Congress has a historic chance to protect journalists and whistleblowers in this year’s defense authorization bill


Executive Director

Rashida Tlaib

Photo credit: MPAC National

For years now, the U.S. Department of Justice (DOJ) has been abusing the Espionage Act – the 100+-year-old law meant for spies – to prosecute the sources of journalists who disclose newsworthy information to newspapers in order to inform the American public.

We’ve written a lot about how the draconian law is incredibly unjust and leads to unfair show trials for brave whistleblowers who take great risks to expose the truth. For example, the Espionage Act does not allow a defendant to tell the jury why they spoke with a reporter (even if their reason was to expose illegality or unconstitutional programs). They also cannot argue that the information they disclosed to a journalist was improperly classified, or that the disclosure caused no actual harm to national security.

Recently, the DOJ — first under President Trump and continued under the Biden administration — has taken the Espionage Act an ominous step further and is attempting to wield the law against publishers. It’s a dangerous gambit that could potentially criminalize national security journalism at the nation’s largest and most influential newspapers.

But that all could potentially change if Congress adopts Rep. Rashida Tlaib’s excellent new amendment to Congress’s annual National Defense Authorization Act.

This amendment is by far the best reform we’ve seen come through Congress since we’ve been tracking this issue. As our friends at Defending Rights & Dissent explain, this bill proposes several vital reforms to make sure whistleblowers and journalists aren’t unjustly persecuted, while still enabling the Espionage Act to be used against actual spies:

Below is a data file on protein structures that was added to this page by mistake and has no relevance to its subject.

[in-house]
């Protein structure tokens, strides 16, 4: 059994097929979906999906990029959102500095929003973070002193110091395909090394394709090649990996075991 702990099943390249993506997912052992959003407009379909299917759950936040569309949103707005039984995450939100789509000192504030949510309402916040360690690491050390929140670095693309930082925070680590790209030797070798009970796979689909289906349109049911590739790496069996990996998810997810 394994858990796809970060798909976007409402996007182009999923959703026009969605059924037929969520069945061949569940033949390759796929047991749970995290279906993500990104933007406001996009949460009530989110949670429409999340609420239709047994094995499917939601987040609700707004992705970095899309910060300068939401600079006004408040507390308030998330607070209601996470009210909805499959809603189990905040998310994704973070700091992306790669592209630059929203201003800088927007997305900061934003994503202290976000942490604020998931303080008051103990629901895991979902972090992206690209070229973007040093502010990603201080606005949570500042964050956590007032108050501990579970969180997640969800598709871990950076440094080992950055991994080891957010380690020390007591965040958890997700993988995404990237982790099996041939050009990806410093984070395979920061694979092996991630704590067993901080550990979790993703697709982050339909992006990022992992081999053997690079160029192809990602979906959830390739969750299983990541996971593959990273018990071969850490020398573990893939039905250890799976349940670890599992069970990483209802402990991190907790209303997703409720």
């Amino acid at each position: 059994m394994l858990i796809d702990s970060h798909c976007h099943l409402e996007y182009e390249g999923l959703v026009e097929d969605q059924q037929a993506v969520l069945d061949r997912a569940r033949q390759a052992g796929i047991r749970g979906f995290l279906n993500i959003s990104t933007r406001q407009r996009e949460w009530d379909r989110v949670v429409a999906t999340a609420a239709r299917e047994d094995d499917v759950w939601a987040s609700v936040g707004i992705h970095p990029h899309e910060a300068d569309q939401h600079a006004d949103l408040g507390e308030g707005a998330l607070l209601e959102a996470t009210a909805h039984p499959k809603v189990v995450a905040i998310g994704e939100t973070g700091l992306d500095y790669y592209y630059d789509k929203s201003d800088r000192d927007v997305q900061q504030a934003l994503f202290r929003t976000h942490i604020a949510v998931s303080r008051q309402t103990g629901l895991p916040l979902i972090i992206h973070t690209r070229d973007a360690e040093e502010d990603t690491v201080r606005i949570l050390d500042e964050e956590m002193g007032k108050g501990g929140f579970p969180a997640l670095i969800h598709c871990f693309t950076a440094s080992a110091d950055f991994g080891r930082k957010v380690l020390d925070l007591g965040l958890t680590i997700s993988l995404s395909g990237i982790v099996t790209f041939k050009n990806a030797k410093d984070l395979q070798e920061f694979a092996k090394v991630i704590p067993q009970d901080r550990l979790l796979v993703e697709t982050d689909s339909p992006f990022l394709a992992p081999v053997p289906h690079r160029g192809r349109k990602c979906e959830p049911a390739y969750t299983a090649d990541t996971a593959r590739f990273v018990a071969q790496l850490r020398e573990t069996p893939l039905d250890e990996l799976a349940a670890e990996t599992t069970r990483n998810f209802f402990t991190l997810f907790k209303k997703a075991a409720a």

• Requires the government prove specific intent to injure the United States
  • Requires that the information exposed was actually properly classified
  • Permits a defendant charged under the Espionage Act to testify as to their purpose for disclosing the information
  • Creates a public interest defense.
  • Additionally, the amendment would undermine the government’s effort to prosecute Julian Assange - or any future publisher or journalist - under the Espionage Act by excluding journalists, publishers, and members of the general public from its jurisdiction.

Please follow this link to tell your member of Congress they need to support this bill! The next few days will be critical in determining whether this amendment will make it into the final version of the NDAA.

Our sincere thanks to Rep. Tlaib and her staff for crafting such a vital and thoughtful bill that could do more to help journalists and whistleblowers than anything Congress has passed in decades.

Donate to support press freedom

Your support is more important than ever.

Read more about Journalism

Out-of-control North Dakota prosecutors still pursuing reporter Amy Goodman, even after judge dismisses riot charge

Why are prosecutors attempting to throw reporters in jail for documenting protests?

North Dakota needs to immediately drop its outrageous charges against journalist Amy Goodman

It's blatantly unconstitutional to prosecute reporters for doing their job.  

An independent journalist explains how the Freedom of Information Act is broken

There are many side effects to being stonewalled: disbelief, anger, disillusionment, and, of course, repeating yourself. I have experienced them all. Since early 2012, I’ve been trying to access evidence …